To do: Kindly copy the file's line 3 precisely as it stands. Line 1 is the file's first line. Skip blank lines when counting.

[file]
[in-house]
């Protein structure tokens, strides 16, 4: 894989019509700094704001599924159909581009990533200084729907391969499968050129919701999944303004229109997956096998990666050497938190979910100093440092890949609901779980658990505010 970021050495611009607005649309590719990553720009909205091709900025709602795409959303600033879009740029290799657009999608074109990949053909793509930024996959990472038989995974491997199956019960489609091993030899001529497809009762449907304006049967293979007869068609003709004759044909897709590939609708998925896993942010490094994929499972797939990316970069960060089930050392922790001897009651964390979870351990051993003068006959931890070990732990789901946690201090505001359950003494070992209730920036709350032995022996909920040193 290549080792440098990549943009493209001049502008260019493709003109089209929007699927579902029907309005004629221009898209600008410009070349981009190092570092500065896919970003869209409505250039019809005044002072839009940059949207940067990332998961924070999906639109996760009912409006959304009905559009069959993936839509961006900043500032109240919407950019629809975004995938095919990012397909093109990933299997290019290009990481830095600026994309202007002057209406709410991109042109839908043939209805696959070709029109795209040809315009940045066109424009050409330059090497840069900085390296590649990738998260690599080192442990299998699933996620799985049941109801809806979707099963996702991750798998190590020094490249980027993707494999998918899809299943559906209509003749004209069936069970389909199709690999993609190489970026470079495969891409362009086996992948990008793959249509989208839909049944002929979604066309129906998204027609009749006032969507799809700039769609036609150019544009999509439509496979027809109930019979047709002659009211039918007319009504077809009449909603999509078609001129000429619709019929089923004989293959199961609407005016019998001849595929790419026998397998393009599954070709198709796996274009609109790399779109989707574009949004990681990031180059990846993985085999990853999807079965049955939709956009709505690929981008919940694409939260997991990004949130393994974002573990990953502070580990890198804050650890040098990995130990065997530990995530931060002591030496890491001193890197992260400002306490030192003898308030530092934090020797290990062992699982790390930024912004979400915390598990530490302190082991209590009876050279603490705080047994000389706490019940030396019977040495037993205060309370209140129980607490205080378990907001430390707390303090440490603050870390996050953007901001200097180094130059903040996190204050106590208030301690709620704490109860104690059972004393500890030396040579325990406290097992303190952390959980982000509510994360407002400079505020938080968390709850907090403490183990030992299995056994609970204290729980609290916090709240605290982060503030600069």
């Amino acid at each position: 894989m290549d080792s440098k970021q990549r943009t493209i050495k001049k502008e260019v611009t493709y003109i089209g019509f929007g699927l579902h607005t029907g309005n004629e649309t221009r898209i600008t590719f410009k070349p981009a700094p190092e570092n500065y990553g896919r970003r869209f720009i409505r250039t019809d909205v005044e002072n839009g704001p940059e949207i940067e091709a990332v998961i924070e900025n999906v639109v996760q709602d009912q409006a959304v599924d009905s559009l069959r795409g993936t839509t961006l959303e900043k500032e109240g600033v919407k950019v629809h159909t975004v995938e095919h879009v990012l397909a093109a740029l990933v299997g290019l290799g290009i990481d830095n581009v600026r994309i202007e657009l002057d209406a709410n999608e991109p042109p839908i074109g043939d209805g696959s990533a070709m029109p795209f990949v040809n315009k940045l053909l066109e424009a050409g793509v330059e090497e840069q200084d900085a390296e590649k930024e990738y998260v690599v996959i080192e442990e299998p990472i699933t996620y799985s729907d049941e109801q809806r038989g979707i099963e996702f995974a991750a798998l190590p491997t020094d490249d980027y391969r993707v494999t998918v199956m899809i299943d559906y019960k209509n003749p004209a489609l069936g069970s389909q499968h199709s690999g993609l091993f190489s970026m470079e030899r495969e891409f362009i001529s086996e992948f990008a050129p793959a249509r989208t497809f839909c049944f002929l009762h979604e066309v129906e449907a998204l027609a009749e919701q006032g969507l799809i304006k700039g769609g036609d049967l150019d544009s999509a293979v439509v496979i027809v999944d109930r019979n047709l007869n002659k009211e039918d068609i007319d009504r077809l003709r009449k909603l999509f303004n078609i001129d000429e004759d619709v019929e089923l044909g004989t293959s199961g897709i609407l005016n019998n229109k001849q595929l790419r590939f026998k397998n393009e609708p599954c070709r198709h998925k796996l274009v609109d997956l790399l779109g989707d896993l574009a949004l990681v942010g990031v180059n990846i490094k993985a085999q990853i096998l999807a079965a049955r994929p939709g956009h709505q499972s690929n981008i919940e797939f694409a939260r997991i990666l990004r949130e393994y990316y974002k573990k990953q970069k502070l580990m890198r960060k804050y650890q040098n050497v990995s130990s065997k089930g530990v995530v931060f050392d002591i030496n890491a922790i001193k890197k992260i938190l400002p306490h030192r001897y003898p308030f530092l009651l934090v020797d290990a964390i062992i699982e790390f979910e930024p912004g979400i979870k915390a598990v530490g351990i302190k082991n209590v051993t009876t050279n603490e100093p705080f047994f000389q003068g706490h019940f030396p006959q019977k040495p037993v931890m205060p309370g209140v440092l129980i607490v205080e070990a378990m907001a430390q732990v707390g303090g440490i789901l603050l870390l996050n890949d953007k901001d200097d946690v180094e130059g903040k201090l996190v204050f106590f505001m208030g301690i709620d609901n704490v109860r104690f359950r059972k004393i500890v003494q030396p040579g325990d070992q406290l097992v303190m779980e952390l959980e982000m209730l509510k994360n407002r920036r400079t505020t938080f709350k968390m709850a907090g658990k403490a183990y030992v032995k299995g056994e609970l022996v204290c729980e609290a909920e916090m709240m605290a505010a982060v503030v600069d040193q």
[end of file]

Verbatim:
């Amino acid at each position: 894989m290549d080792s440098k970021q990549r943009t493209i050495k001049k502008e260019v611009t493709y003109i089209g019509f929007g699927l579902h607005t029907g309005n004629e649309t221009r898209i600008t590719f410009k070349p981009a700094p190092e570092n500065y990553g896919r970003r869209f720009i409505r250039t019809d909205v005044e002072n839009g704001p940059e949207i940067e091709a990332v998961i924070e900025n999906v639109v996760q709602d009912q409006a959304v599924d009905s559009l069959r795409g993936t839509t961006l959303e900043k500032e109240g600033v919407k950019v629809h159909t975004v995938e095919h879009v990012l397909a093109a740029l990933v299997g290019l290799g290009i990481d830095n581009v600026r994309i202007e657009l002057d209406a709410n999608e991109p042109p839908i074109g043939d209805g696959s990533a070709m029109p795209f990949v040809n315009k940045l053909l066109e424009a050409g793509v330059e090497e840069q200084d900085a390296e590649k930024e990738y998260v690599v996959i080192e442990e299998p990472i699933t996620y799985s729907d049941e109801q809806r038989g979707i099963e996702f995974a991750a798998l190590p491997t020094d490249d980027y391969r993707v494999t998918v199956m899809i299943d559906y019960k209509n003749p004209a489609l069936g069970s389909q499968h199709s690999g993609l091993f190489s970026m470079e030899r495969e891409f362009i001529s086996e992948f990008a050129p793959a249509r989208t497809f839909c049944f002929l009762h979604e066309v129906e449907a998204l027609a009749e919701q006032g969507l799809i304006k700039g769609g036609d049967l150019d544009s999509a293979v439509v496979i027809v999944d109930r019979n047709l007869n002659k009211e039918d068609i007319d009504r077809l003709r009449k909603l999509f303004n078609i001129d000429e004759d619709v019929e089923l044909g004989t293959s199961g897709i609407l005016n019998n229109k001849q595929l790419r590939f026998k397998n393009e609708p599954c070709r198709h998925k796996l274009v609109d997956l790399l779109g989707d896993l574009a949004l990681v942010g990031v180059n990846i490094k993985a085999q990853i096998l999807a079965a049955r994929p939709g956009h709505q499972s690929n981008i919940e797939f694409a939260r997991i990666l990004r949130e393994y990316y974002k573990k990953q970069k502070l580990m890198r960060k804050y650890q040098n050497v990995s130990s065997k089930g530990v995530v931060f050392d002591i030496n890491a922790i001193k890197k992260i938190l400002p306490h030192r001897y003898p308030f530092l009651l934090v020797d290990a964390i062992i699982e790390f979910e930024p912004g979400i979870k915390a598990v530490g351990i302190k082991n209590v051993t009876t050279n603490e100093p705080f047994f000389q003068g706490h019940f030396p006959q019977k040495p037993v931890m205060p309370g209140v440092l129980i607490v205080e070990a378990m907001a430390q732990v707390g303090g440490i789901l603050l870390l996050n890949d953007k901001d200097d946690v180094e130059g903040k201090l996190v204050f106590f505001m208030g301690i709620d609901n704490v109860r104690f359950r059972k004393i500890v003494q030396p040579g325990d070992q406290l097992v303190m779980e952390l959980e982000m209730l509510k994360n407002r920036r400079t505020t938080f709350k968390m709850a907090g658990k403490a183990y030992v032995k299995g056994e609970l022996v204290c729980e609290a909920e916090m709240m605290a505010a982060v503030v600069d040193q």